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Practice Model

The Intensive Family Support Service (IFSS) is an evidence-informed program. It involves a simple practice model comprising five stages of work with families:

  1. Engagement with the family
  2. Assessment
  3. Selection of priority areas of work (based on assessment)
  4. Development and implementation of the family support plan
  5. Exit and case closure.

The practice model is based on the following five theories.

1. Social learning theory

Social learning theory focuses on learning that occurs within a social context and suggests that people can learn by observing the actions of others, and witnessing the outcomes of these actions (Patterson, 1982). This theory highlights the reciprocal nature of interactions between parents and their children, as well as the wider environment within which they live. It emphasises the use of observation, imitation and modelling in behaviour change.

Social learning theory acknowledges that observation and learning alone do not necessarily lead to behaviour change. For change to occur, the following elements are also necessary:

  • Attention: that is, the learner’s attention must be directed toward the thing that is being taught.
  • Retention: the learner must be able to remember the behaviour they were being shown or observing to be able to reproduce that behaviour later.
  • Reproduction: the learner must be able to physically do the new behaviour they are learning.
  • Motivation: the learner must be willing to learn and demonstrate the new behaviour.

2. Behavioural theory and applied behaviour analysis

These theories inform the IFSS program by presenting a systematic method of supporting or encouraging behaviour change in participating families. In general, they suggest that a person’s behaviour can be influenced to change by identifying the steps involved in producing behaviour and then teaching or modifying these steps one at a time. The uptake of these new behaviours are influenced by the teaching method used (Taylor & Biglan, 1998).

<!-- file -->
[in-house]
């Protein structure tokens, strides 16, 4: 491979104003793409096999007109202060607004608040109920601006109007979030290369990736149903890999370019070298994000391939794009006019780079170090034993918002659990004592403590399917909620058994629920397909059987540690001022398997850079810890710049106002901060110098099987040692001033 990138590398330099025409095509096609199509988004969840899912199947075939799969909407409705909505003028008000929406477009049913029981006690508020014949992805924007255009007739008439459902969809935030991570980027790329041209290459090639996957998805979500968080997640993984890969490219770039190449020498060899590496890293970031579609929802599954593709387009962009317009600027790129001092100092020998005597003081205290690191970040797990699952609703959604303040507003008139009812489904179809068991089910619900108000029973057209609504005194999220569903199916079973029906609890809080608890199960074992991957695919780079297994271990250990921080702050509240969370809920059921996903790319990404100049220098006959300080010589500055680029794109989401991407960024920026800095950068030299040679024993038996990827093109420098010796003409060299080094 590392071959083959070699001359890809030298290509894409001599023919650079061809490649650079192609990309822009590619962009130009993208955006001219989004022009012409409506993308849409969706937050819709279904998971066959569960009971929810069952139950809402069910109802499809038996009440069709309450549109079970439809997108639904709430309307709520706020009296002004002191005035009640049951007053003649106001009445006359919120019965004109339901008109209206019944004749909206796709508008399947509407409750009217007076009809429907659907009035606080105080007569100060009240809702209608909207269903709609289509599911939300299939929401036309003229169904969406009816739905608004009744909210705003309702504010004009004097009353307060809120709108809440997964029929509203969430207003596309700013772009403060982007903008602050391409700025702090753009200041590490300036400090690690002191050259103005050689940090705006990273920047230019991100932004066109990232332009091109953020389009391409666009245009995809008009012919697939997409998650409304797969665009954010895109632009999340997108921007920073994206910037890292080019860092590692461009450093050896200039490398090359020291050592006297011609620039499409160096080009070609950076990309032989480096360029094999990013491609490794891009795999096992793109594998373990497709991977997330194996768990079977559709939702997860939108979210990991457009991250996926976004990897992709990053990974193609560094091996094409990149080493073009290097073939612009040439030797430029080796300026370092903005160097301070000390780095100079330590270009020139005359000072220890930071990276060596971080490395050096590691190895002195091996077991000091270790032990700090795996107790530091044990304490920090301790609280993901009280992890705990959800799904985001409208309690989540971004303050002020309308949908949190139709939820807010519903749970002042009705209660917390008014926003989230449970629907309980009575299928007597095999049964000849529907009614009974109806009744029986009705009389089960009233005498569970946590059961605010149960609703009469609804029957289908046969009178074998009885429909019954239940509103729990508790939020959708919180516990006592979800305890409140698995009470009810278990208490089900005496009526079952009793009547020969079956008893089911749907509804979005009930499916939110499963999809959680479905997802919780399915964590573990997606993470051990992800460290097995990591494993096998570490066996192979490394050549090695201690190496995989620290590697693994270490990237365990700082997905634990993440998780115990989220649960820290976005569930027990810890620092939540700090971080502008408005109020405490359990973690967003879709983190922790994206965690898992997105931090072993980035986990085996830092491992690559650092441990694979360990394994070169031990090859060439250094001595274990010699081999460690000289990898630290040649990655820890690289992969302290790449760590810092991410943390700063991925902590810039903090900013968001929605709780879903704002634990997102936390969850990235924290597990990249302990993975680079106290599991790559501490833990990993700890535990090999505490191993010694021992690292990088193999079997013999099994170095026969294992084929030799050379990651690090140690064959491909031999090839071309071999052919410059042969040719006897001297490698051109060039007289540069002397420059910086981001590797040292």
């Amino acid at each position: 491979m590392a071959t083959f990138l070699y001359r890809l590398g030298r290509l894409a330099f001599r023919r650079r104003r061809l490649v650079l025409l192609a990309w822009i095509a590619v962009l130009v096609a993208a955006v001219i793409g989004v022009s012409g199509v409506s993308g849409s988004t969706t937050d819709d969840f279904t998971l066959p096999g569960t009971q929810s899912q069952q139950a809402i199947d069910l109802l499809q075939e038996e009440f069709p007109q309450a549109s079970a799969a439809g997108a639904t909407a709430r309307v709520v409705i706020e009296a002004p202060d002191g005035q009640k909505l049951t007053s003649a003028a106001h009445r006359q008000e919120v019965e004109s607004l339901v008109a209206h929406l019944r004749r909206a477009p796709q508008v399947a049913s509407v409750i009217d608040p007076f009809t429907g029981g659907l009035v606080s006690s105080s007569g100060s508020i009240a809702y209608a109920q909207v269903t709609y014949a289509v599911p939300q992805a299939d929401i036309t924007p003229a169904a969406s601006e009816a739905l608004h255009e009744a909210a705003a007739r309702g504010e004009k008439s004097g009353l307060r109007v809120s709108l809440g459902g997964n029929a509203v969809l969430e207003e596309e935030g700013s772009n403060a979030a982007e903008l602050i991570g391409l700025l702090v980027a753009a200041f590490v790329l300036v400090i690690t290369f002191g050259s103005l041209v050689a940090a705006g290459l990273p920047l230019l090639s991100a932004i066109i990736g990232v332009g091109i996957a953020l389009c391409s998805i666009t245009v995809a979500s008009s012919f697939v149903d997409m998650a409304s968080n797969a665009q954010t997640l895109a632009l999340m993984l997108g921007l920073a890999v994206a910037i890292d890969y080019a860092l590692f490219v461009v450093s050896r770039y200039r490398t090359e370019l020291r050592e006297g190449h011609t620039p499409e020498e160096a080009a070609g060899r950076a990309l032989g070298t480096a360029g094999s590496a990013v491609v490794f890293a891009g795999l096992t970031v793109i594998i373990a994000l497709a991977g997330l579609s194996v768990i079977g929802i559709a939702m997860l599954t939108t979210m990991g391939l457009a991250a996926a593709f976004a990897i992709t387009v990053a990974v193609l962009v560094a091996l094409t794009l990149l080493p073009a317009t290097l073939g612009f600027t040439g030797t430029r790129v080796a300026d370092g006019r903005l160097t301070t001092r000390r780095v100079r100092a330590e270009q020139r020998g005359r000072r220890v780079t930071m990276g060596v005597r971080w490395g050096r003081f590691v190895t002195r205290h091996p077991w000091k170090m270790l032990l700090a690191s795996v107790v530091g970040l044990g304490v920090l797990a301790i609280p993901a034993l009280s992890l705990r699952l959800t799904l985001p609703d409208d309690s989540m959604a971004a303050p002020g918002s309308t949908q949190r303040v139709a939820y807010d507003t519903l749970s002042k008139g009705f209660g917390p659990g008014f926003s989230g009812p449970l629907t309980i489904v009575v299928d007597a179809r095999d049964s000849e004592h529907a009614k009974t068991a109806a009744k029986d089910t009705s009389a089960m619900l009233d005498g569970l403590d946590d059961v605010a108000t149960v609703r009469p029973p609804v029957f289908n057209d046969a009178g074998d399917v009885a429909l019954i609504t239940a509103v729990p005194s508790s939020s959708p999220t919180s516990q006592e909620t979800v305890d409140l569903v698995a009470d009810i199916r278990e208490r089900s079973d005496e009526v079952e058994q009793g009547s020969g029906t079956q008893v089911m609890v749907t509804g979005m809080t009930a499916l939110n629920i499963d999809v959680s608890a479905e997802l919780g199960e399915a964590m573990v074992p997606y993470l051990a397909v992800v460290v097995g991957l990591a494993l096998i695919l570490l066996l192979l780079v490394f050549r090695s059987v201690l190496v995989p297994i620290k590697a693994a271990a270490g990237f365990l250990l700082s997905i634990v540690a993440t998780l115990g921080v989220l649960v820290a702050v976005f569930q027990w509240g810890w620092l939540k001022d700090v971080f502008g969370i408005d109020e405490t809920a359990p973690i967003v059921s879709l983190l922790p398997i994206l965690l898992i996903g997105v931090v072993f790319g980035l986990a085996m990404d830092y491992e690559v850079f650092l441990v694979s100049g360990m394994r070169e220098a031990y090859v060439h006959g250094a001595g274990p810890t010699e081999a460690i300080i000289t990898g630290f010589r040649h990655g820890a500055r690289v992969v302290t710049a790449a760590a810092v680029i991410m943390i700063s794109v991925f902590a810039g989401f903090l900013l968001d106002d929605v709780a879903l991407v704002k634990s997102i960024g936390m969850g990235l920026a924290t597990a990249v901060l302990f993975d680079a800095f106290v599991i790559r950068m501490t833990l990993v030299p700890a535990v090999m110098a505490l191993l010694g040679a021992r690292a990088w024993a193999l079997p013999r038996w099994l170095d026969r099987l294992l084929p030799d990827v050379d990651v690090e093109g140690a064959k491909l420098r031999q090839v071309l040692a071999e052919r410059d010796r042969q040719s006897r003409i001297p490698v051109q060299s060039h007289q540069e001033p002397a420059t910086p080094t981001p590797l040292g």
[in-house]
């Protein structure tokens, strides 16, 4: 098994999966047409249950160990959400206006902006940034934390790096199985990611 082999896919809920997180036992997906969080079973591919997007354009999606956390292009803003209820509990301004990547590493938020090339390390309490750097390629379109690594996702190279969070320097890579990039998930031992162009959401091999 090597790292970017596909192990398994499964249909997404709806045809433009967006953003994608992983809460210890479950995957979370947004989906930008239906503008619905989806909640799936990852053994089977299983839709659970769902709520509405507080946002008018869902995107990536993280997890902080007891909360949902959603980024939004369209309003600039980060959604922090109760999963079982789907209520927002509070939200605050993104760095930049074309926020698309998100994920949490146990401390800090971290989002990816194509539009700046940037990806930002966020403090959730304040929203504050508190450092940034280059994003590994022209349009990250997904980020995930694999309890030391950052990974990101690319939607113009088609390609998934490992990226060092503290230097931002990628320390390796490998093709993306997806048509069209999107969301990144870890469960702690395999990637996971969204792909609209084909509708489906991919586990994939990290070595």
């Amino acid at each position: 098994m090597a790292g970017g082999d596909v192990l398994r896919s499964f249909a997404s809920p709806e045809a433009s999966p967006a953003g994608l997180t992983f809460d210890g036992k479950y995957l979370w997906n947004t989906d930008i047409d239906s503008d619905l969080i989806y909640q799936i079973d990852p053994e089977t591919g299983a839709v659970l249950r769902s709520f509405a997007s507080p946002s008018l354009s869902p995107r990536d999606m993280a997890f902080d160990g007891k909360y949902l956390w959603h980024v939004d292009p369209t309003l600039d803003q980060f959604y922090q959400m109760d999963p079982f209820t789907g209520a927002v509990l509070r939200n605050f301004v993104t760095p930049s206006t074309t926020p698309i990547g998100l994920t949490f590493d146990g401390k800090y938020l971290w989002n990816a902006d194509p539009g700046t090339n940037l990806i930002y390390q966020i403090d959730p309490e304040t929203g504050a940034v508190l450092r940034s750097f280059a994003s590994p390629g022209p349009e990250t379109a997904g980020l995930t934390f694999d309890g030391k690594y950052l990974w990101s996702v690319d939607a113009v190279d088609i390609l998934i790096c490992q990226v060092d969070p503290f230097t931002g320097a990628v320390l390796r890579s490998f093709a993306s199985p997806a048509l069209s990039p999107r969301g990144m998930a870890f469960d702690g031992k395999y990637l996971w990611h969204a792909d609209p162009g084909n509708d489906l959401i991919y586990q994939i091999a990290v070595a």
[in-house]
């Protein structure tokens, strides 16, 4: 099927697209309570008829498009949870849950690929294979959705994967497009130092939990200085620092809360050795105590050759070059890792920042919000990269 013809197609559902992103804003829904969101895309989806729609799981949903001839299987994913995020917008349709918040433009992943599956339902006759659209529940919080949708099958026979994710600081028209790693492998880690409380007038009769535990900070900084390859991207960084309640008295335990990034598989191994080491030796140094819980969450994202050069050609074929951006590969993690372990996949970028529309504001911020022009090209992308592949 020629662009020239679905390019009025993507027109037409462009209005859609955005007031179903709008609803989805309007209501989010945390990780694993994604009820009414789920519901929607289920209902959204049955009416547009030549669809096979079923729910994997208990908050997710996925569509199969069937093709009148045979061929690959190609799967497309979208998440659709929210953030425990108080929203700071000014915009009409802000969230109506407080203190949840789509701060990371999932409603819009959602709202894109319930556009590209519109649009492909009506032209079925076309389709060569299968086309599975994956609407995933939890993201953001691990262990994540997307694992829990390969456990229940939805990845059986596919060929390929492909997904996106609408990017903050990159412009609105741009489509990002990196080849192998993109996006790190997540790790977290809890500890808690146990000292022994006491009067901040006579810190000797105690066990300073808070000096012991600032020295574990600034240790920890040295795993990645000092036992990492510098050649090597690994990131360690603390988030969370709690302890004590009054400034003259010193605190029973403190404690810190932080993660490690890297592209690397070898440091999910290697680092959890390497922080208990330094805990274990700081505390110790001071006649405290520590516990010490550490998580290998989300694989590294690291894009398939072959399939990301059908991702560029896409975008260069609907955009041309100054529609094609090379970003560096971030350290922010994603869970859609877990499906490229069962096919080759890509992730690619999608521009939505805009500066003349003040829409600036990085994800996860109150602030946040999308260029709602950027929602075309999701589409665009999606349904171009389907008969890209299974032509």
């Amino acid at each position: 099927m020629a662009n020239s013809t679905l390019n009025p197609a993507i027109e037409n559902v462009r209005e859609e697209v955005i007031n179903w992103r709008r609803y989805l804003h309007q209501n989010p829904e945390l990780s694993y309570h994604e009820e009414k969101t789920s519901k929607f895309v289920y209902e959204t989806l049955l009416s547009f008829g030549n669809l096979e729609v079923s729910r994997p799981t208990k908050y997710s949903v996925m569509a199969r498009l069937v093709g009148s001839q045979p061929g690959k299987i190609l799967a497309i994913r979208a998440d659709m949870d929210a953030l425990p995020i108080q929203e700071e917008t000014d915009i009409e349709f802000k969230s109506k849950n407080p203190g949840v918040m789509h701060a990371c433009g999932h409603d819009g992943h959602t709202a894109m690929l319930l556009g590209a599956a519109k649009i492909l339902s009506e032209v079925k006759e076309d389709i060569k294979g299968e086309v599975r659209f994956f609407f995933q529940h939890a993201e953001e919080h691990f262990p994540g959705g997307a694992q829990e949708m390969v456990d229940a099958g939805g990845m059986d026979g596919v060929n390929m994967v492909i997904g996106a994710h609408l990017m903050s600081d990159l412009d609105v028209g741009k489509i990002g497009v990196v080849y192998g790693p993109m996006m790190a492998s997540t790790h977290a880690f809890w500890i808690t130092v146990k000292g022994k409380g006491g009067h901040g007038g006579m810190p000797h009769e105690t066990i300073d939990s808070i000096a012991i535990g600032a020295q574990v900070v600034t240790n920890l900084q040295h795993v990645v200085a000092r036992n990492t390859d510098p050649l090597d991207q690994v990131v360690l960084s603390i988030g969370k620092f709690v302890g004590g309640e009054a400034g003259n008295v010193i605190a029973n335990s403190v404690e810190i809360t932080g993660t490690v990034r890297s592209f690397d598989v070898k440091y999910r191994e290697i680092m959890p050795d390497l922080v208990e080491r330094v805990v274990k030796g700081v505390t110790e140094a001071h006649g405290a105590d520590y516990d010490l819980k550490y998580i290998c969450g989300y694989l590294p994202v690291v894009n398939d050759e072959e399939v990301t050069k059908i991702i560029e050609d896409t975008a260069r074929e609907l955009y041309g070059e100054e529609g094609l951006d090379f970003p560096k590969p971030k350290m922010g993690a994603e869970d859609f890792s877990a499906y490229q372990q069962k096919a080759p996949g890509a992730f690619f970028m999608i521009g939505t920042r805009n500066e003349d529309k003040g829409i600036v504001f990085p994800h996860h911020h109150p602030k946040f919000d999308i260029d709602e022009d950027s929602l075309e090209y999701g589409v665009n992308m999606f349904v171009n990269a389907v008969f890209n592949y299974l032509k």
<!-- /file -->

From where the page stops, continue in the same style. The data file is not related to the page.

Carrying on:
3. Developmental theory

Developmental research has identified factors that either increase (risk factors) or decrease (protective factors) the likelihood of poor developmental outcomes in a child. The risk of children experiencing poor outcomes is reduced by teaching carers the skills to teach and encourage their children to use language, social skills, problem-solving skills, and to develop a range of other competencies in a supportive environment.

4. Social information processing models

Based on the work of Albert Bandura (1977, 1995), social information processing models highlight the importance of parental beliefs, attitudes and expectations in parenting behaviours. The IFSS program aims to help parents identify and modify how they think about what is happening in their relationships and interactions with their children and encourages them to think about other, more effective and appropriate ways to interact with their children which will lead to positive outcomes.

5. Social ecological theory

The social ecological theory highlights the impact and influence of the ecological systems around a child, i.e. parental, family, school, peers and community. Child maltreatment is seen as having multiple correlates within this social ecology of the child; effective intervention considers and selects targets within the child ecology and applies strategies most likely to produce improved behaviour change (Swenson & Chaffin, 2006).

References

Bandura, A. (1977). Social learning theory. Englewood Cliffs, NJ: Prentice-Hall.

Bandura, A. (1995). Social learning. In A. S. R. Manstead & M. Hewstone (Eds.), Blackwell encyclopedia of social psychology (pp. 600-606). Oxford: Blackwell.

Patterson, G.R. (1982). Coercive family process. Eugene, OR: Castalia.

Swenson, C.C. & Chaffin, M. (2006). Beyond psychotherapy: Treating abused children by changing their social ecology. Aggression and Violent Behavior, 11, 120–137.

Taylor, T.K., & Biglan, A. (1998). Behavioral family interventions for improving child-rearing: A review of the literature for clinicians and policy makers. Clinical Child and Family Psychology Review, 1, 41-60.